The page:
Optical Character Recognition, commonly referred to as OCR, is the process of converting scanned images of letters and words into a electronic versions. For example, you can use the Recognize Text feature in Acrobat DC to convert an image of a page into a searchable version in which you can select text, comment on it and even edit it.
OCR is an imperfect process. While some very good originals will process at or near 100% accuracy, if you feed Acrobat a poor quality document, results will suffer. So, yes, a fax of a fax of fax is not going to OCR well. Scanned documents may also contain handwriting which seldom is recognized as text.
OCR affects search quality and that should be a concern to legal professionals. Consider a contract that may be part of your case. Perhaps the only place your client’s name can be found in the document is in handwritten Name and Signature fields.
If you use Acrobat (or other tools) to search for your client name, no result will be returned. Since your client’s name is an important term for most cases, you might want to consider correcting key documents to enhance search results.
Fortunately, Acrobat DC includes tools to help you audit OCR quality and correct OCR errors.
Auditing OCR Quality
Acrobat offers a feature in Preflight called “Make OCR Text Visible” which can help you audit OCR quality. Here’s how to use it:
- OCR the document or open a previously OCR’d document.
Tip: Choose the Enhance Scans option in the Right Hand Pane, then choose Recognize Text
- In the Right Hand Pane
- Enter Preflight in the search field
- Click the Preflight tool
- The Preflight window opens.
- In the search field, enter Make OCR
- Select the Make OCR text visible fixup function
- Click Analyze and Fix
- Acrobat will ask you to renamed the file. I suggest adding “_QA” to the file name.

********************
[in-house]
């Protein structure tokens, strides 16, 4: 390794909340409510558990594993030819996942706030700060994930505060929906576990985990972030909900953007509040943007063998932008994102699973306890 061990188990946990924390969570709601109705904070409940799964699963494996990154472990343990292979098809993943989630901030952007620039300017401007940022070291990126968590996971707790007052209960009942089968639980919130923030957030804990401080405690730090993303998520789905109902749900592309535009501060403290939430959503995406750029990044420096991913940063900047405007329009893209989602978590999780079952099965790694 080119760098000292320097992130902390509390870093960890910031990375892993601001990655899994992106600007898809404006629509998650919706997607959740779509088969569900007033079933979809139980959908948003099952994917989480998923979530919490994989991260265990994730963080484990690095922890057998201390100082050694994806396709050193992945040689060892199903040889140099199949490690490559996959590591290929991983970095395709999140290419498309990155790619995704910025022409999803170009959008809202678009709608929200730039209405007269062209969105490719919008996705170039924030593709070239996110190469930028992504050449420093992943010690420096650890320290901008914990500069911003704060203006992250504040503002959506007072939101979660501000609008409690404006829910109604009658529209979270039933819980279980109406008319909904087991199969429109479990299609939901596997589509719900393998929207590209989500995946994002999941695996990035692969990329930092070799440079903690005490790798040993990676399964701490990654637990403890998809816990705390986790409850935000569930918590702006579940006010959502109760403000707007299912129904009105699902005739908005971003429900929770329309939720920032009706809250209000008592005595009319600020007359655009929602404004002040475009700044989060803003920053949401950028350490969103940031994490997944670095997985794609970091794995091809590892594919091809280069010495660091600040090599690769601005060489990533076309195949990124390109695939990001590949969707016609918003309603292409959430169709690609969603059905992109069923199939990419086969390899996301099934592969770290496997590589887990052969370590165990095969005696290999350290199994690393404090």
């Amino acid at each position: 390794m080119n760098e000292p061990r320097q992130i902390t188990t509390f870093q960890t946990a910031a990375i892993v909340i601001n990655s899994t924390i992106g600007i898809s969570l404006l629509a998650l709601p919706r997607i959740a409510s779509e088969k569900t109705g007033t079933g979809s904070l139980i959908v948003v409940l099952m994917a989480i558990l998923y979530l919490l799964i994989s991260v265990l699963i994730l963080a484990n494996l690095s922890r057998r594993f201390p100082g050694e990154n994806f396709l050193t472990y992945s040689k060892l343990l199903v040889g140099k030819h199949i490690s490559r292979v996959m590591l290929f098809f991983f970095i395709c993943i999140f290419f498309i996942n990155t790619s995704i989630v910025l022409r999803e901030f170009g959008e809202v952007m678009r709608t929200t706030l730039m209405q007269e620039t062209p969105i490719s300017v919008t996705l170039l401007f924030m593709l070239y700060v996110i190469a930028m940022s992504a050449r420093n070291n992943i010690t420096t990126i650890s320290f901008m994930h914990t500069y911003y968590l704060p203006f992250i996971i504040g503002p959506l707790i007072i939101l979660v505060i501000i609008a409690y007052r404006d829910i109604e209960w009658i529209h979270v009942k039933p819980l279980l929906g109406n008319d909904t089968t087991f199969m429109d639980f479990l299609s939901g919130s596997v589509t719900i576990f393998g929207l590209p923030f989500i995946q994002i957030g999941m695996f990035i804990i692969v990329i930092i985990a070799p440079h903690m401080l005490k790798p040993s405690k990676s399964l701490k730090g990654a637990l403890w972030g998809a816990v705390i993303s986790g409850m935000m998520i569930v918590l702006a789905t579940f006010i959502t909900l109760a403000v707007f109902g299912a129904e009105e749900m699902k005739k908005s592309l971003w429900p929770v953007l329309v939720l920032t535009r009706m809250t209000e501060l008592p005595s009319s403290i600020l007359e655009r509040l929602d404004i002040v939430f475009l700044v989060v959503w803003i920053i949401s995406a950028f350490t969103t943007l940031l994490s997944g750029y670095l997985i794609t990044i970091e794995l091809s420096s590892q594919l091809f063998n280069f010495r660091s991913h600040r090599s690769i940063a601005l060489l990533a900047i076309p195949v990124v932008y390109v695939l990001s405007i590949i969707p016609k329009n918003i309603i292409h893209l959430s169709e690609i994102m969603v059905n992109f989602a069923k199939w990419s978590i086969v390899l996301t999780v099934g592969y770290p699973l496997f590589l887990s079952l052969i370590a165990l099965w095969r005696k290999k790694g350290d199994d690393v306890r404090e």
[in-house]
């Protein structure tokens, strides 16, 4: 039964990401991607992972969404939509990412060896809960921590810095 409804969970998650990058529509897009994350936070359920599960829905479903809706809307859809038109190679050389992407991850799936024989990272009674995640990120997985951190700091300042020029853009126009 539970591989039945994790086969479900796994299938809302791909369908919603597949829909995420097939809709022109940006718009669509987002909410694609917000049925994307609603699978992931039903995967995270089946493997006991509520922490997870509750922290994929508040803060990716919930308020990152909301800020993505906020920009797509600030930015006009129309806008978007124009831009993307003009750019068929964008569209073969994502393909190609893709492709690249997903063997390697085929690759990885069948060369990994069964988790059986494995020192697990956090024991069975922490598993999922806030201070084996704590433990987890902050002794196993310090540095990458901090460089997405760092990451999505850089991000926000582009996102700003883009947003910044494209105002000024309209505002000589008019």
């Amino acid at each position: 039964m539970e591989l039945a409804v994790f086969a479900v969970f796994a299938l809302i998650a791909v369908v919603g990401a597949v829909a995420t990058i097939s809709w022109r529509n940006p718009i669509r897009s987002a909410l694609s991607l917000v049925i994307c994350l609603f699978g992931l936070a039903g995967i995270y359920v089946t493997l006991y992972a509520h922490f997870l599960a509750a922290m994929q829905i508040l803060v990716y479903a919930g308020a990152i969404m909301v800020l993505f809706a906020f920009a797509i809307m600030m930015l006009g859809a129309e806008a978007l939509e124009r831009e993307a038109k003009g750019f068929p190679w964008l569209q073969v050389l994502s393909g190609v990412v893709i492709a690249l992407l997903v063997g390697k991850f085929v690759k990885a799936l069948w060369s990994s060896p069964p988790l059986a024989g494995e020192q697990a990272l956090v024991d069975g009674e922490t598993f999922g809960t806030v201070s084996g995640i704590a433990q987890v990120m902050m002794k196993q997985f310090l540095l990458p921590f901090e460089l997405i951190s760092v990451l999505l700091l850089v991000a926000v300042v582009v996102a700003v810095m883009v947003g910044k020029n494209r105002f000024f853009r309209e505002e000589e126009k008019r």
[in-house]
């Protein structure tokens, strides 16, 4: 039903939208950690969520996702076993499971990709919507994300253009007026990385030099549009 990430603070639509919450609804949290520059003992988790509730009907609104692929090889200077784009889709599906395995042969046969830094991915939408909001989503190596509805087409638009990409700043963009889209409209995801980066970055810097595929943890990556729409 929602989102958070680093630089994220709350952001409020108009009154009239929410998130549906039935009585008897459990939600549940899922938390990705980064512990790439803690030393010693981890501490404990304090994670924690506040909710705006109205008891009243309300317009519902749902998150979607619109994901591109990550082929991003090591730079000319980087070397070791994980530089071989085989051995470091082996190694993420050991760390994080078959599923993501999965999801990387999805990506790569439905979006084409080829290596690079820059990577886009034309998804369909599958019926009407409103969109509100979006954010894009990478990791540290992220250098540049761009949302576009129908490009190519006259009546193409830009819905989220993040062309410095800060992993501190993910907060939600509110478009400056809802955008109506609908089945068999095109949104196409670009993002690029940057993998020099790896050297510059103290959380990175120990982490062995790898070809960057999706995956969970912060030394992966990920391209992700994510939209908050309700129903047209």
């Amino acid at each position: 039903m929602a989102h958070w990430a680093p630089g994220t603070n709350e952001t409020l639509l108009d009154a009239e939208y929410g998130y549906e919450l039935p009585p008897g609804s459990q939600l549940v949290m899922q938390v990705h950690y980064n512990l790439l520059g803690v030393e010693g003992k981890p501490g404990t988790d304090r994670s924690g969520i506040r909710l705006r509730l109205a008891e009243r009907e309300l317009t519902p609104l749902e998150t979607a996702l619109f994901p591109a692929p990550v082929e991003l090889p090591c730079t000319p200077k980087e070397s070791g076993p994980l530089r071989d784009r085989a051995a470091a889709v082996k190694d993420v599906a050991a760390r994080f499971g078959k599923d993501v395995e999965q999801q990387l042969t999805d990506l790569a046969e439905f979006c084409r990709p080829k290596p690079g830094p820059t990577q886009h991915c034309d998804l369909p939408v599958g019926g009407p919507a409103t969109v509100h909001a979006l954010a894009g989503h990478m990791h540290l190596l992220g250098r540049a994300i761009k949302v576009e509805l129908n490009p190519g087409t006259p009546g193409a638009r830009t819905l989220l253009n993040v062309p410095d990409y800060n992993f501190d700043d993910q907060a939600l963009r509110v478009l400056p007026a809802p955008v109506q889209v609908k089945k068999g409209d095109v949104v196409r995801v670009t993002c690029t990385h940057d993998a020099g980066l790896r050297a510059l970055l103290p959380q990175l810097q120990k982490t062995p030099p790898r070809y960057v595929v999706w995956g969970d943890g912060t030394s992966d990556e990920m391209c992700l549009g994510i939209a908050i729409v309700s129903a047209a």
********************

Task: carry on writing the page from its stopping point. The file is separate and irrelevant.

Looking at the Results
To QA the document, first open the Layers Panel in the file:
The Layers panel show two layers:
- Invisible text
- Visible Page Content
In the image below, both layers are turned on which means that the original scanned image is showing.
I added a red oiutline to some handwritten text in the document. Do you think Acrobat will recognize the handwriting? Let’s see . . .
Click the Visible Page Content eyeball to turn the layer off:
Now, only the OCR text is visible in the document. I’ve added a red outline to show you that Acrobat did not recognize the handwritten text.
Correcting OCR Text in Acrobat
Acrobat makes it possible to correct OCR errors to enhance search quality. This can be a time-consuming process, but may be worthwhile when archiving high-value documents or in situations where you can identify certain documents in a case for which you want to ensure good search results.
To correct OCR in document:
- OCR the document or open a previously OCR’d document
- In the Right Hand Panel:
- Click in the Search field and type “Correct”
- Click Correct Recognized Text
- The Correct Text function appears
- Enable Review Recognized text
- Select a suspect on the page. It will be highlighted in red.
- Enter the correct text for the error
- Click the Accept button
Your Corrections are Found
Tap CMD/CTRL-F to open the Find widget.
Once corrections are made, Acrobat will find the corrected text, even the text you have assigned to handwritten portions of the document:
Tips for Correcting Text
- You can toggle “Review Recognized Text” on or off to see the original scanned text
- You can make all corrections “mouse free”. Simply hit TAB to move the cursor to the correction text field and Enter to Accept.
- Your document may contain artifacts such as smudges or marks which Acrobat could see as text. Simply clear the correction text field and Acrobat will show “This is not text” in the correction field:
- You can assign Preflight steps such as “Make OCR Visible” and other steps mentioned in this article to Actions which let you automate multi-step processes.